AskDefine | Define acas

Extensive Definition

For other meanings, see ACAS.
The Advisory, Conciliation and Arbitration Service (ACAS) is an independent non-departmental public body of the Government of the United Kingdom. Its purpose is to promote and facilitate strong industrial relations practice. ACAS is commonly misunderstood to be a trade union, but in fact is an impartial organisation that does not side with a particular party in a dispute, but rather will help parties to reach suitable resolutions in a dispute. It may do this through a number of mediums, but especially will use conciliation or arbitration.

History

The service's roots lie in 1896 when the government set up a voluntary conciliation and arbitration service. There was a name change in 1960, to Industrial Relations Services, and again in 1972 to Conciliation and Advisory Service. Up to this point in its history the service remained firmly under the Government's wing.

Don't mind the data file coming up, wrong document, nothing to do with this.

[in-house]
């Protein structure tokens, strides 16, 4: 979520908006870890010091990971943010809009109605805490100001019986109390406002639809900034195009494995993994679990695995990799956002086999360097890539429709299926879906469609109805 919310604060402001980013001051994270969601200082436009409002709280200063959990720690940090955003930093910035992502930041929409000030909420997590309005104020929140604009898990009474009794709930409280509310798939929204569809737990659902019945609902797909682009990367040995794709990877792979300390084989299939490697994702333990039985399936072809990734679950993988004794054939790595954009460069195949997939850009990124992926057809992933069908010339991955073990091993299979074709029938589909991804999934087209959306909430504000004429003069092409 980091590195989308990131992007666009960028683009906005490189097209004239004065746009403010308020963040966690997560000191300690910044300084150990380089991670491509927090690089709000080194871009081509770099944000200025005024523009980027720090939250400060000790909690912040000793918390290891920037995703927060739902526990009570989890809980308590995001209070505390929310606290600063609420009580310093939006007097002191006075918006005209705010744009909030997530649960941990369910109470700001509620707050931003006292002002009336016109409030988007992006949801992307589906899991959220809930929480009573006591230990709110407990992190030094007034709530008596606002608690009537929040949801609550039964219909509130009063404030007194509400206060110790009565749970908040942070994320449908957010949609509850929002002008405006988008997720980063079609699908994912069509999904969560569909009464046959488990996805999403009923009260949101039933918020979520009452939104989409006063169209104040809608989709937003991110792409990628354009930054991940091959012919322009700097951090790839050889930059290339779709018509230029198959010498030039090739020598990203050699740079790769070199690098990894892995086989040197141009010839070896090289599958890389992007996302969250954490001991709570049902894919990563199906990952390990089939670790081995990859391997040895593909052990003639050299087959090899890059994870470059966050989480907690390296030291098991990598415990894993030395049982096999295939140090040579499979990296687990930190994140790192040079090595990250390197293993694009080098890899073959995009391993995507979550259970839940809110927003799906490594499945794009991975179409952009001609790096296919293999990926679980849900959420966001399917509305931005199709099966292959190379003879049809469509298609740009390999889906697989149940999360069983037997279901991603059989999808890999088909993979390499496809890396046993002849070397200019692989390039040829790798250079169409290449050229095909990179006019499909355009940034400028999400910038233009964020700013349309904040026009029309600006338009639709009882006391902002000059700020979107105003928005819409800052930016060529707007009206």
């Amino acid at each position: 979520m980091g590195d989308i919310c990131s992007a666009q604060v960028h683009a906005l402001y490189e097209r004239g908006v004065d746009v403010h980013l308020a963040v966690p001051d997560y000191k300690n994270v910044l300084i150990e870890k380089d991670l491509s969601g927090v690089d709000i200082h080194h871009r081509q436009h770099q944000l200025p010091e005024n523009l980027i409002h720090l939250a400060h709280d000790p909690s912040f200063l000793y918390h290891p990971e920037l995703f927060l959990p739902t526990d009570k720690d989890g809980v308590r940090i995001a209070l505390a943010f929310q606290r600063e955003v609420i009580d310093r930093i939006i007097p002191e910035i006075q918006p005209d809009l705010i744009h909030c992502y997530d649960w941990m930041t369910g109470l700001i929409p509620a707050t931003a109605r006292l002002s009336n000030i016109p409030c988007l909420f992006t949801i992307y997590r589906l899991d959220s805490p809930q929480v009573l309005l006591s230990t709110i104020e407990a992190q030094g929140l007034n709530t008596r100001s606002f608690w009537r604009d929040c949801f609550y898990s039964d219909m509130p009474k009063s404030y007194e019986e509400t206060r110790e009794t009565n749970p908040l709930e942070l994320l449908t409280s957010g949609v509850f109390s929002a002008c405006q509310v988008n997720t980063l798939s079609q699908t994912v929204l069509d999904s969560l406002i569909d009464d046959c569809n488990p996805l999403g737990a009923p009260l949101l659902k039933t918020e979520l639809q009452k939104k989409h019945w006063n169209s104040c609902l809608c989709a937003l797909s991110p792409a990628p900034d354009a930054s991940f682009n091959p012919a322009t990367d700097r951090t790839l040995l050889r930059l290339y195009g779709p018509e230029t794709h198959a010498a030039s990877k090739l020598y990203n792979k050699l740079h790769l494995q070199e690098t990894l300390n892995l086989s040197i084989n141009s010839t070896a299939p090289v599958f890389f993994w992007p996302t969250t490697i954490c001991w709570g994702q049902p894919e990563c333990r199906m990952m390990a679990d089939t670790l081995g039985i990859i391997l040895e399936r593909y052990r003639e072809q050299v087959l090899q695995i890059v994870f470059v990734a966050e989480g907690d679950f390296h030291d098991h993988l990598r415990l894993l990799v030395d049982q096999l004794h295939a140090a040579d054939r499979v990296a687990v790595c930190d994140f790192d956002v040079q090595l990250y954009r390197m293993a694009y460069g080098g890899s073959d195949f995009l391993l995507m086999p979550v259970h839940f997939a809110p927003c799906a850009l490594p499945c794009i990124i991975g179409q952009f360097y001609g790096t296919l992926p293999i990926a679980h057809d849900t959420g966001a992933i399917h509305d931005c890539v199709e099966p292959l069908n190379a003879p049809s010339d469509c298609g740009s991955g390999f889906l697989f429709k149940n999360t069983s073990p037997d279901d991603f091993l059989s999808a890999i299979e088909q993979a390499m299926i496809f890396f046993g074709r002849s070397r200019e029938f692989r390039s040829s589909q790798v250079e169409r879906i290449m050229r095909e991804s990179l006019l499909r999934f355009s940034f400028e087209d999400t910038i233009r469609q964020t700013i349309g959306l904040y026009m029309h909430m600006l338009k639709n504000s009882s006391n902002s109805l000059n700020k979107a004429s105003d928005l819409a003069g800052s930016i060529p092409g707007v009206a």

The current ACAS, originally called the Conciliation and Arbitration Service, was set up with an independent council to direct it in 1974. "Advisory" was added to the name in 1975 to reflect the full range of services on offer. Finally, in 1976, the new organisation was put on a statutory footing and receives its funding through the Department of Trade and Industry. Its current chair as of October 2007 is Ed Sweeney.

External Links

  • Acas.org.uk, the service's official website.
  • Videos Video area, a portal on the service's official website containing video clips introducing some of ACAS' services to help in the workplace.
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